Bio and images
It almost seems Eva Heyd is trying to squeeze at least three incarnations into one lifetime. She left the country of her birth, now the Czech Republic, in 1985 during a period of repression, first living briefly in Italy and then settling in the United States. “When I came here I suddenly felt that this is the country that could be home,” she recalls.
However, Heyd, a Fall 2006 Resident Fellow at the Creative Glass Center of America, once again lives in the land of her birth. “I have two citizenships. I feel like I am a schizophrenic person.” She laughs. “I miss New York. The city is exciting and has so many contrasting situations and so much energy. It is an extremely interesting subject, but as I am getting older, I am much happier in the country, feeling natural things and the rain.”
She maintains a small apartment in Prague: “There’s a lot of culture happening there!” But her home base is a “very cute historical town with a Renaissance castle and beautiful woods all around.” She has a sheep and two dogs, Airedales, whose family life that once included eleven puppies will be the subject of a children’s book she’s writing. Writing for publication in Czech is another reincarnation for Heyd. Before moving to the US, she was a professional writer for ten years at an architectural magazine. In the States, she did not feel as confident of her English skills and turned to photography as a reliable source of income.
She documented art for artists and major publications. In another mode, she used photography as an expressive form, soon transcending two-dimensions to contextualize her images within objects. “I was trying to show that memory writes itself into objects.” This idea initially expressed itself in low reliefs, first executed in papier-mâché and layered photographs. She’s used a variety of materials, often slumping and fusing glass imprinted with photographs, work which is the basis of her CGCA residency. Considering her background as a writer, it’s not surprising that she’s made books with pages of glass and designed other structures displaying layered or serial images.
A current theme is the Faust myth: the man who sells his soul for knowledge. For Heyd this archetype has a contemporary resonance both political and ecological and perhaps the fires of hell find an echo in the fire which melts glass. In Faust Inspected, she uses photographs of a box which she brought through customs. “I told them it contained a glass piece and they had to open it. They put their fingerprints all over it and then they rewrapped it with all this tape and they put stamps all over it.” Pictures of the burning box emblazoned with customs forms appears on glass sculpture. The title Fahrenheit 911 alludes to book burning (censorship) and the atmosphere of fear and suspicion generated by the climate of terrorism.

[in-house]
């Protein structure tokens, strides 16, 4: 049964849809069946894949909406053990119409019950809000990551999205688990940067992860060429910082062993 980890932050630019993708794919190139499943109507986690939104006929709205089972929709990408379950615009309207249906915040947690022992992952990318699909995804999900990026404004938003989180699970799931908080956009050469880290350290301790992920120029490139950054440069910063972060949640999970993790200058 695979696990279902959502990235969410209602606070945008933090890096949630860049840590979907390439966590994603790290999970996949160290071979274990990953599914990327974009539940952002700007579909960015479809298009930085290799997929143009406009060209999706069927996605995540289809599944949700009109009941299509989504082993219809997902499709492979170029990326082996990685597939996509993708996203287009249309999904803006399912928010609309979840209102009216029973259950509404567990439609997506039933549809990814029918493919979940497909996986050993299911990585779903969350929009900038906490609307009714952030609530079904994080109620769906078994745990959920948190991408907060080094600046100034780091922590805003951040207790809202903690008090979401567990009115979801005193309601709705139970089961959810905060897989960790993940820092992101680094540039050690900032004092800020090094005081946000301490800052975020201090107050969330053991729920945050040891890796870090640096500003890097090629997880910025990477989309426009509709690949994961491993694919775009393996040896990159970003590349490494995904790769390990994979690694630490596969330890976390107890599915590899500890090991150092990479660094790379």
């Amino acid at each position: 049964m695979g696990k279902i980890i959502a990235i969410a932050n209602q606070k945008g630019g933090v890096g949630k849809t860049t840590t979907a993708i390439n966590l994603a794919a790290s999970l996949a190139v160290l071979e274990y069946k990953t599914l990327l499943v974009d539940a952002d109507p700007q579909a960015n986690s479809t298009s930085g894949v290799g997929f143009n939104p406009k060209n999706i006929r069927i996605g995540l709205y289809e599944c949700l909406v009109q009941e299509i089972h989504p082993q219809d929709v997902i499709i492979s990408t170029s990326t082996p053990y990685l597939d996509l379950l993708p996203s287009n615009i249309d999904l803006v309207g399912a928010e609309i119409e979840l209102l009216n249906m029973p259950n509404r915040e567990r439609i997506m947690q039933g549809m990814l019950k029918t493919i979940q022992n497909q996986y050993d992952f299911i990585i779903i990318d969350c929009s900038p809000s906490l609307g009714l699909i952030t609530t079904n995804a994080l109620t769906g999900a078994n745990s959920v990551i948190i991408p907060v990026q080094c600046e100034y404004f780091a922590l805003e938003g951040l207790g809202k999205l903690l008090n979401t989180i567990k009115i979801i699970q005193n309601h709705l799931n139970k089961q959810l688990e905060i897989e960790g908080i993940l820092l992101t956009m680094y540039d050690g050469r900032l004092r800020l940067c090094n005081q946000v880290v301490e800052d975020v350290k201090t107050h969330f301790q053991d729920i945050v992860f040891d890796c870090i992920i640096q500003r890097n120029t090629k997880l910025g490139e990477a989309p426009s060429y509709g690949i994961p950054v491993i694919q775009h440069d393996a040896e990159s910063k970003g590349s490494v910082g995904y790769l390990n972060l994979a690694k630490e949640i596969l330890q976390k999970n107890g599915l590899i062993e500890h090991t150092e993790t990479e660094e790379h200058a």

An image of a burning house represents “the fate of the damned person.” She believes that when humans destroy their own creations, nature, and, ultimately, themselves, “we make our own hell.”
Contrasts between European landscape, which has been densely settled for centuries, and that in the US is the basis of a series provisionally entitled “Land Energy.” This is part of a larger project Heyd may call “Overwritten Landscape,” a meditation on the way geographies are altered by human activities. In Europe, “every inch is somehow touched by people.” These activities have not always been positive. In the Czech Republic, she is visually engaged by large slag heaps from silver mines and uranium mines that were operated by camps of political prisoners.
In the US, she found a lot of “virgin country, huge horizons … green and so luscious and so beautiful; very open and inviting.” But increasingly this beauty has been overlooked and destroyed, “symbolic of the society generally. The people [of the United States] are playing with evil and destroying human values.” Heyd was relieved to leave American mall culture for less commercialized Czech society.
“I hate the whole consumption process,” she says. She prefers old furniture and things which have known generations of use. She made some of her own furniture from old wooden molds for elevator parts. New things “are kind of boring. They don’t have any life yet.”
Heyd’s deeply-felt critique of contemporary technology and society extends to a rejection of computer-manipulated photography—at least for her own work. She uses a camera and prints in the darkroom. Although her photographs are sometimes abstract and she recognizes that a photograph is “more or less an idea, an image,” she feels that it exists in the world of the object, “of something you can touch.” Perhaps for this reason, she never uses the same photograph in different artworks. For herself she rejects the “small box” (the computer as an art form) “It’s just very unreal for me.”
But she does not totally reject technology in her work. She plans to make a piece incorporating neon at CGCA. It will suggest a box of energy with the yolk of an egg in the center and little hair like filaments of green coming up through a crack in the top.
“Photography has very much this moment of authenticity. It is not a picture of your mind usually; it reflects the real world.” She prefers installations which she can construct with glass and photography. “When I started to play with the three-dimensional aspect of the image and putting photography into new situations, I was trying to show that this new reality depends on our decision about what we are going to do with it.”